I agree with ardano on certain things and I do feel that FOFs do have a place here. Where else could one invest in a real professional fund manager (or rather, TRADER) who is capable of producing a return over risk investment that are much much better than any other long only funds out there? There are lots of legendary traders out there who have made their clients extremely rich, but historically, it has only been accessible to the connected fews.

    FOFs have made it possible for the average mums and dads to further diversify their investment portfolio through these alternative investment classes. The Madoff case is definitely an unfortunate and unexpected event. Who would have though a person of such high regards to do something like that anyway? But that does not ultimately means all the other FOFs out there are exist to grab fees and do not provide any value. Ok, in a real sense, they do not provide any real economic value, but at least they provide funds to hedge funds who in turn provide liquidity to the market as a whole.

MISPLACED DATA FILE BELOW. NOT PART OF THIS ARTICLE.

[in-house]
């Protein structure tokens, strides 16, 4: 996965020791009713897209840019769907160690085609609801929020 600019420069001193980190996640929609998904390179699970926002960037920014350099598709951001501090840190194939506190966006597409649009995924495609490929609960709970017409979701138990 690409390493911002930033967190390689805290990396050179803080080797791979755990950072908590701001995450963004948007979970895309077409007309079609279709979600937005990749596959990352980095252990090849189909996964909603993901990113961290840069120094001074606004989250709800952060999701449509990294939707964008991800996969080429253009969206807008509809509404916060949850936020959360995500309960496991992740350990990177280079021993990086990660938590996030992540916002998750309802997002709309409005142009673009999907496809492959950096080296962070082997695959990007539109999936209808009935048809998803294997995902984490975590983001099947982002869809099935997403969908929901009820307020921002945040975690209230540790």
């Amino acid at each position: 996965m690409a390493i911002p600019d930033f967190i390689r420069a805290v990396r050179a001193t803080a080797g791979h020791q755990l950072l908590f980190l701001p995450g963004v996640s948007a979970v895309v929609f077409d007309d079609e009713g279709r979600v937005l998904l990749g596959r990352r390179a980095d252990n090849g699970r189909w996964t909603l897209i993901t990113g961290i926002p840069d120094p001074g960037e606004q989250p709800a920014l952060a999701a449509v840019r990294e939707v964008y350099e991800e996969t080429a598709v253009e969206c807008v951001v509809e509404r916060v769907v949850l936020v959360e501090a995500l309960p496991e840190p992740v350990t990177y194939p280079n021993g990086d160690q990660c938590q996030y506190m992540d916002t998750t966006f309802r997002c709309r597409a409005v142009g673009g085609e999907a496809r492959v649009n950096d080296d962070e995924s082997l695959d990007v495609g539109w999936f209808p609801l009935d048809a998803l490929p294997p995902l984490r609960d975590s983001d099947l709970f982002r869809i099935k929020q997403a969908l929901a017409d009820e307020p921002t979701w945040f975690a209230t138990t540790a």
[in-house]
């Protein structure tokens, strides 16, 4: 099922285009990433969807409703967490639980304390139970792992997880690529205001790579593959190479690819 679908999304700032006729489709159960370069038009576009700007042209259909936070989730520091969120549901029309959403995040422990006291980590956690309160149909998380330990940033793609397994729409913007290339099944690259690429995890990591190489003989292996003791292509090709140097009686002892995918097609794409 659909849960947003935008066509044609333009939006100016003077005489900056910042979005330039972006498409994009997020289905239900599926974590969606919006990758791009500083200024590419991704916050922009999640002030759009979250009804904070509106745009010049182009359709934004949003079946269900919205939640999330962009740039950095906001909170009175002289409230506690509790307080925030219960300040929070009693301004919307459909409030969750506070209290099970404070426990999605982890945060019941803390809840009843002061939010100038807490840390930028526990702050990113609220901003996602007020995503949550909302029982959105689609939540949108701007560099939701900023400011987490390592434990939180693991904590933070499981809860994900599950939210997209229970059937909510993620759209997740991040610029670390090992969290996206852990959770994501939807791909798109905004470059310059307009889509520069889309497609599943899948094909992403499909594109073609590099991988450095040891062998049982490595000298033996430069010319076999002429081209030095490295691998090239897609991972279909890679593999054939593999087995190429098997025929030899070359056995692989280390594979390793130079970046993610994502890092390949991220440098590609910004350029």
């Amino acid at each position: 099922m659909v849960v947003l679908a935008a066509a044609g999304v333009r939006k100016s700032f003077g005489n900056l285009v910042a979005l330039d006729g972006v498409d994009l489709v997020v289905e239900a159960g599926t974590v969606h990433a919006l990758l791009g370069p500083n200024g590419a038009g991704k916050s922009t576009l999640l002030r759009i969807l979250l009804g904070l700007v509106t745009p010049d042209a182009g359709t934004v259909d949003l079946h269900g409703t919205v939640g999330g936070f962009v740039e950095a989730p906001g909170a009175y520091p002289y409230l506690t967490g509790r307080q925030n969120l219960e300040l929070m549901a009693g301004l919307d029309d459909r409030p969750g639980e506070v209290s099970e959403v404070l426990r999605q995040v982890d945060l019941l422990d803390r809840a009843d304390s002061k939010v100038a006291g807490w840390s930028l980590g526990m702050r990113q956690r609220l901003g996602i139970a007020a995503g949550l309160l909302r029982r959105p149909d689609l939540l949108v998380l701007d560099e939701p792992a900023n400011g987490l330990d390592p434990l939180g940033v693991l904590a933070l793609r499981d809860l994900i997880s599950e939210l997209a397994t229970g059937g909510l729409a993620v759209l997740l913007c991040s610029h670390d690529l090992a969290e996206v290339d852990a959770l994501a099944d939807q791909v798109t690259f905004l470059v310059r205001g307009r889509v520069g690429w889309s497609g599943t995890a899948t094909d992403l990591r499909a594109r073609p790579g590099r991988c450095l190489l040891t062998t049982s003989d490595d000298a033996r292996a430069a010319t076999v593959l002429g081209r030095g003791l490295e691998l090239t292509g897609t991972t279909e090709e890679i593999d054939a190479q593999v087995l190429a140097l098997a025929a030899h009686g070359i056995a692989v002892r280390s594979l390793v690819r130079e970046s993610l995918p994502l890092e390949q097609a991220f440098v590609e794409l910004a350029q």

So I agree there are lots of decent FOFs out there who do their due diligence well. But “black swan” events do happen and this is why managers / strategies diversification is a core part of the FOF structure.

    I personally see the redemptions as an opportunity to future hedge fund managers to take back the market share once confidence is back up again. As well as taking advantage of extreme oversold assets due to the forced liquidation by hedge funds through redemptions.

  26. KatoKryle says:

    WE PROPOSE A NEW LAW that requires all EXECUTIVE compensation packages to pay out based on % of YEARLY WEIGHTED AVERAGE EBITA for ALL EXECUTIVE LEVEL POSITIONS in all publicly traded entities.

    Thereby policing Exec behavior to produce sustainable, strategies and cash flows from operations as opposed to quick hits that result from unwise risk taking and or accounting artifice. Who cares what the exact % is that would be doled out to the EXEC as long as the payout methodology is based on a potential flash-in-the-pan NI that directly promises unlimited short-term upside compensation and complete ruin thereafter for all save for the EXEC.